Monday, April 9, 2018


It’s one of the greatest pleasures in life -- arriving home after a long trip. Your own bed, favorite chair, pets, flowers, and best of all, the people you love most -- in my case, Eva. How I missed that smile!

Two travels bookend my life. The last time I was gone from home for four weeks, it was the Summer of Love, 1967, and I was 21, hitchhiking, and seeing the West for the first time. Michigan to Seattle to Big Sur and back. My future was a confused muddle, and I was trying to figure out what in the hell to do with myself.

Now I’m 71, and this time, I traveled the opposite direction. Oregon to Florida to Michigan, and back -- 22 states and 8,300 miles. Unlike that hitchhiking trek, however, every one of my 28 days on the road was a joy. Visiting dozens of friends from every corner of the last half-century of my life, it was unavoidable to take stock of what I actually did do with myself.

Those visits were filled with laughter, as friends recounted nearly-forgotten events we had shared. As we filled in missing years of successes and failures, I was struck by how much we’re all alike. It seems that every family has its tragedies; we find our happiness in spite of them. It's hard to regret the bad times, because they got us from there to here, and here is where we are responsible for finding happiness.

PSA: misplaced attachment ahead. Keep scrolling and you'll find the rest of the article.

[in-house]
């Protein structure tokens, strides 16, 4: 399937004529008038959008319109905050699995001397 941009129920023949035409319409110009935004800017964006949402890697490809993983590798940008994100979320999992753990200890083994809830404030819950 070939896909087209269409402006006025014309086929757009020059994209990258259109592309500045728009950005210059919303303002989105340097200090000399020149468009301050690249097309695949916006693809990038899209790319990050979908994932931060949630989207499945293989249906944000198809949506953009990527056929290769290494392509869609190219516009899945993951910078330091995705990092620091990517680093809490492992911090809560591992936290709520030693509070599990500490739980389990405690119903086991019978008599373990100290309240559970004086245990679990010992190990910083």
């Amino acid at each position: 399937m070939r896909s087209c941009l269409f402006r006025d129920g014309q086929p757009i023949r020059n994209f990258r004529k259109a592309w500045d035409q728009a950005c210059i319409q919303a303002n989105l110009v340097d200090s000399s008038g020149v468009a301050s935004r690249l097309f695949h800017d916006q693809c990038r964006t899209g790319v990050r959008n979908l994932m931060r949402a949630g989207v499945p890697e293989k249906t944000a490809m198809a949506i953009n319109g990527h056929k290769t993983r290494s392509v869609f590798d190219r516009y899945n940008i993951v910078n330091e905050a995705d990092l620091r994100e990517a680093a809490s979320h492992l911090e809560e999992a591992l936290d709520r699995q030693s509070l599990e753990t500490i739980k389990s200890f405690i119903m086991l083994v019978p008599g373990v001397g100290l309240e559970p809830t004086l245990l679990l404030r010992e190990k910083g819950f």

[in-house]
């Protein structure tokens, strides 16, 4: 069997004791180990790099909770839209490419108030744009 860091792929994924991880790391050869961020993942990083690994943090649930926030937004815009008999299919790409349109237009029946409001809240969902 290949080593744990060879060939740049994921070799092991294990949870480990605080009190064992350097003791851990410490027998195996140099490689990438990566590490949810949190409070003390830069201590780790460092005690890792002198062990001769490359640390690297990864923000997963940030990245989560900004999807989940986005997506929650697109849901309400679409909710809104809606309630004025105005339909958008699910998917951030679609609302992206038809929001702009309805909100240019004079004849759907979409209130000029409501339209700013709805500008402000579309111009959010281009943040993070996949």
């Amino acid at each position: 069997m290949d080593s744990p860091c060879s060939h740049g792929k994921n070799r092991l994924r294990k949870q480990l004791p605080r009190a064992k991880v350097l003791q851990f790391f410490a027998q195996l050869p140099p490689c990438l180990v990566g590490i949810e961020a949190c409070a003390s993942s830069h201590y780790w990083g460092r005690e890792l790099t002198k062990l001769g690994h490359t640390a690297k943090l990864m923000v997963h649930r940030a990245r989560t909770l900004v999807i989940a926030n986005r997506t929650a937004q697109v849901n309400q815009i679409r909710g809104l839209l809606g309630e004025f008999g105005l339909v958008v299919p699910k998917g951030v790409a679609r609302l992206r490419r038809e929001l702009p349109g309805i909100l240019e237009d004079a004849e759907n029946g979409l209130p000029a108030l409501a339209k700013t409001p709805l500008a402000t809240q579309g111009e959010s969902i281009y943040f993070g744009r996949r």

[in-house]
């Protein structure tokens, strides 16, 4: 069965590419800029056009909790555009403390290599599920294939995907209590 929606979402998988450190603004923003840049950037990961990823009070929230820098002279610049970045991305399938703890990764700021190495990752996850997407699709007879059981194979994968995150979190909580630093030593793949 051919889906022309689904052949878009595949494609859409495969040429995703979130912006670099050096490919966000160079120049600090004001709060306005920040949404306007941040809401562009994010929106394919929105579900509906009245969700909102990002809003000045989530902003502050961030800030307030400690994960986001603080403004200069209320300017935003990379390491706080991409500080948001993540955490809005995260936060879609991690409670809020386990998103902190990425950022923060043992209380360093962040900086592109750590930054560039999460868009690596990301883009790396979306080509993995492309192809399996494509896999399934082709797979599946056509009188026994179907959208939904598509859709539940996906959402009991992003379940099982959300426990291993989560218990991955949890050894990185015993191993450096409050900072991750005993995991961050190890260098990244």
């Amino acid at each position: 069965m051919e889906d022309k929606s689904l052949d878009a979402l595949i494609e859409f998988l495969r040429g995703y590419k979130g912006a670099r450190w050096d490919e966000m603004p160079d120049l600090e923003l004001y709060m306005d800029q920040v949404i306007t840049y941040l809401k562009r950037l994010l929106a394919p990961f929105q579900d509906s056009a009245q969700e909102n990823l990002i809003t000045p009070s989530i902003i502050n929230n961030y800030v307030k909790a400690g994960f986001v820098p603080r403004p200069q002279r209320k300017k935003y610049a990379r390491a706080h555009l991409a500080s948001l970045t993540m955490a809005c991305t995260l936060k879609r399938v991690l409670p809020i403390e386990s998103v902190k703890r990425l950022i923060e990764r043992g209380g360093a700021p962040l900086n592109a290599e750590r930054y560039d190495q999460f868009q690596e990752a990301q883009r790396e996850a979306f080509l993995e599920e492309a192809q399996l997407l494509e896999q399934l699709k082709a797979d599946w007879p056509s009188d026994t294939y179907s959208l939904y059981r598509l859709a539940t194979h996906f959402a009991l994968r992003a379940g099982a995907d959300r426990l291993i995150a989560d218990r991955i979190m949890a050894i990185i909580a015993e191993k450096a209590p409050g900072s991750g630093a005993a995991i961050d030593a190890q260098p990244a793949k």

I am so grateful to old friends who opened their homes and lives to me. Universally generous, they shared their favorite stories, listened to mine, and took me to their favorite places -- backyards and parks and rivers and restaurants and museums.

I wasn’t able to see everyone I hoped to (Kathy), to stop every place I wanted to (Noah’s Ark), to stay as long as I’d wished (sisters), or to spot every bird along the way (total, a modest 163 species). Nevertheless, as with life, I’m pretty happy about how my trip turned out.

A highlight was making friends in Florida. And returning to the Diego Rivera murals in Detroit. A lowlight was losing friends in Texas. As with life, win some, lose some.

I can’t imagine ever again taking such a road trip. It was kind of like Elton John’s “Last Tour.” I’ll be sticking closer to home from now on (my travels still extending to the Grand Canyon, of course).

I can’t sing, but I can write, and I’m glad a few people have enjoyed my tales from the road. Thank you.

Last story from the road: HOW WILL IT ALL TURN OUT?